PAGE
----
King’s Niece Picked the Wrong Fight at Glenn Beck’s D.C. Rally

It was tacky and wrong-headed to use the occasion to speak out against gay and abortion rights.


I agree with the Washington Post's Jonathan Capehart who says self-proclaimed King legacy heir, and niece, Alveda King had every right to speak her mind at Glenn Beck's controversial rally in Washington, D.C., this past weekend. But I and others like me have just as much right to proclaim her tacky and wrong-headed in using the occasion to speak out against gay and abortion rights. Capehart's beef is not exactly the same as mine.

[See our photos of Glenn Beck's rally.]

He took her to task for "flogging" Beck's rally as an extension of her late uncle's legacy (which it was not, despite Beck's claim that it was). And he added: "Dr. King’s legacy is precious. Alveda King on Saturday besmirched it."

My difference with Alveda King arises from her move to co-opt her uncle's legacy to "flog" issues not central to the civil rights era. While anti-abortion rights activists claim Dr. Martin Luther King Jr. was opposed to abortion (and gay rights) the paper trail is less clear. Since those issues were not yet the hot topics they are today, why try to twist Dr. King's record to one's own politics, when so many people know she's off course? She hurts her own integrity and comes off as one more interested in scoring political points than staying true to history.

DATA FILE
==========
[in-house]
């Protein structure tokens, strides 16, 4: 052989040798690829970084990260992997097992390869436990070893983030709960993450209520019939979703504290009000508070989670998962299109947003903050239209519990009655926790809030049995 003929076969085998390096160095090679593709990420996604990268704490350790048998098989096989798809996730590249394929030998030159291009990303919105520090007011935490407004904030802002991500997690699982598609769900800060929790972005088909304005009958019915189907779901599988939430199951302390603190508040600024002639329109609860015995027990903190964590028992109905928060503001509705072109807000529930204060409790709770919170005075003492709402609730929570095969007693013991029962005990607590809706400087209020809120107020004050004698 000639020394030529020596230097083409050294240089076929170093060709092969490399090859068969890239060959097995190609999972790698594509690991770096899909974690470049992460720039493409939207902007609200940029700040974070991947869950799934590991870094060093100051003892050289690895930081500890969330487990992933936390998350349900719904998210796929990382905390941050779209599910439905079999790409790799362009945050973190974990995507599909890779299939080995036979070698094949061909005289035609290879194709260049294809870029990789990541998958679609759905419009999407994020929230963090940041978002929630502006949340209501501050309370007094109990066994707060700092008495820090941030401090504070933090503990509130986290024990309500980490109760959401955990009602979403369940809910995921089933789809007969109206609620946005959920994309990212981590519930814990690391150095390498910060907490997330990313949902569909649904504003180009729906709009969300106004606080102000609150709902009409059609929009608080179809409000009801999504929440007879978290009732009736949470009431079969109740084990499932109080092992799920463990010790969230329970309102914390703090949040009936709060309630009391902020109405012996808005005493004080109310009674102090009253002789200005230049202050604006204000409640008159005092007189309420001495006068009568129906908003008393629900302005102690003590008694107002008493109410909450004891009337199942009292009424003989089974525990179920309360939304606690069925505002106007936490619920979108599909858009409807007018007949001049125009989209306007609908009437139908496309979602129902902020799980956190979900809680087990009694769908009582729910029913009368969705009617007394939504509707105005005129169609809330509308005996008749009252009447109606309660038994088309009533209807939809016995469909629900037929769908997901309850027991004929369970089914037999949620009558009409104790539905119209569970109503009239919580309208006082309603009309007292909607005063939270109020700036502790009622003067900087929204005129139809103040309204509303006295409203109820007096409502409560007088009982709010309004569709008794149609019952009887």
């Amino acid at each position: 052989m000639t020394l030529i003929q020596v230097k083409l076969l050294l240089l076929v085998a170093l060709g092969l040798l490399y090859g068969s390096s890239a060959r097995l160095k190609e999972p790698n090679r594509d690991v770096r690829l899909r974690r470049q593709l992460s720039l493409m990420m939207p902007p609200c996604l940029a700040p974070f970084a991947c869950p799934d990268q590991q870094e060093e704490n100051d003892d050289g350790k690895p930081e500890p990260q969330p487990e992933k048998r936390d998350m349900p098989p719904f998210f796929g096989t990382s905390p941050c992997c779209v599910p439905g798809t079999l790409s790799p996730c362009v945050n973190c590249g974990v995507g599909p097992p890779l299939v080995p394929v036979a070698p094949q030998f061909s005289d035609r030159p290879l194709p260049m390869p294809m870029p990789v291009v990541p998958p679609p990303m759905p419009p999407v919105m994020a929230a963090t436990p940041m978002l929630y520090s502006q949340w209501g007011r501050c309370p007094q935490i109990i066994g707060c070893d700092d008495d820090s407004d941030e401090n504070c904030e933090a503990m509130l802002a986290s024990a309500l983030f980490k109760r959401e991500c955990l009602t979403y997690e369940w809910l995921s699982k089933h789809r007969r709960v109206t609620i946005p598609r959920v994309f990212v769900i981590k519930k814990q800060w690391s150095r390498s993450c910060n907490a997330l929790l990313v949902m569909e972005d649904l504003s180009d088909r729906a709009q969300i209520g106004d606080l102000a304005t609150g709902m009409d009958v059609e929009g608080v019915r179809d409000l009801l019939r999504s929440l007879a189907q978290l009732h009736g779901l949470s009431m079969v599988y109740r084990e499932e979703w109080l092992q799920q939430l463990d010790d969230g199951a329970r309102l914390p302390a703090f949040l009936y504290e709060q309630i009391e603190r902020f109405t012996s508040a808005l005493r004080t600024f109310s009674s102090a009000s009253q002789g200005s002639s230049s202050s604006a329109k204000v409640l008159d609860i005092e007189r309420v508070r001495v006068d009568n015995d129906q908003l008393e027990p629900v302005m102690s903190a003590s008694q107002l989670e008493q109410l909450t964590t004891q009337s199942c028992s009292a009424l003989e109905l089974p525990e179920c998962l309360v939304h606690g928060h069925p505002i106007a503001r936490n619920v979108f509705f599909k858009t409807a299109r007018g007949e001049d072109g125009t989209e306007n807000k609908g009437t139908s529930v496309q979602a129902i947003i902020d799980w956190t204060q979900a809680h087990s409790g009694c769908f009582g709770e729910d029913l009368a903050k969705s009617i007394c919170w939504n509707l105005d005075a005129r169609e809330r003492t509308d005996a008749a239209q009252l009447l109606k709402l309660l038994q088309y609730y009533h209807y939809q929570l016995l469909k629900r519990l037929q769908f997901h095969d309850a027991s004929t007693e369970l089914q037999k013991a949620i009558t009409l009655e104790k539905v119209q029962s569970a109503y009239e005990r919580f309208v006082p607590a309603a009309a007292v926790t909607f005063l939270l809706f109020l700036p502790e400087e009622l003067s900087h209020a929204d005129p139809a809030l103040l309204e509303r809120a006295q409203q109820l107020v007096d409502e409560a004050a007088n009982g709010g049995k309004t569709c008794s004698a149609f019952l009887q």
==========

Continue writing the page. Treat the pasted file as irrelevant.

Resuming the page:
It's not the first time Alveda King has done this, just the culmination of a years-long trend. In 2008 this report on a Christian Web site quoted her as follows:

"Abortion and racism are both symptoms of a fundamental human error," King said, according to a released statement. "The error is thinking that when someone stands in the way of our wants, we can justify getting that person out of our lives. Abortion and racism stem from the same poisonous root, selfishness,” she added.

Sorry, but abortion rights and racism simply are not comparable. Racism is unacceptable and violates a basic human right. Abortion is quite something else again. I support abortion rights but I'm not sure I would go so far as to call it a human rights issue. We way overuse the terms "human right" or "civil right" to the point where everyone claims something they want and don't have is a civil right. We are at the point where the terms are so overused, they have become meaningless. But to equate abortion with racism is so way out of whack with reality, it says more about the person using the terms interchangeably, than it does about either of those issues.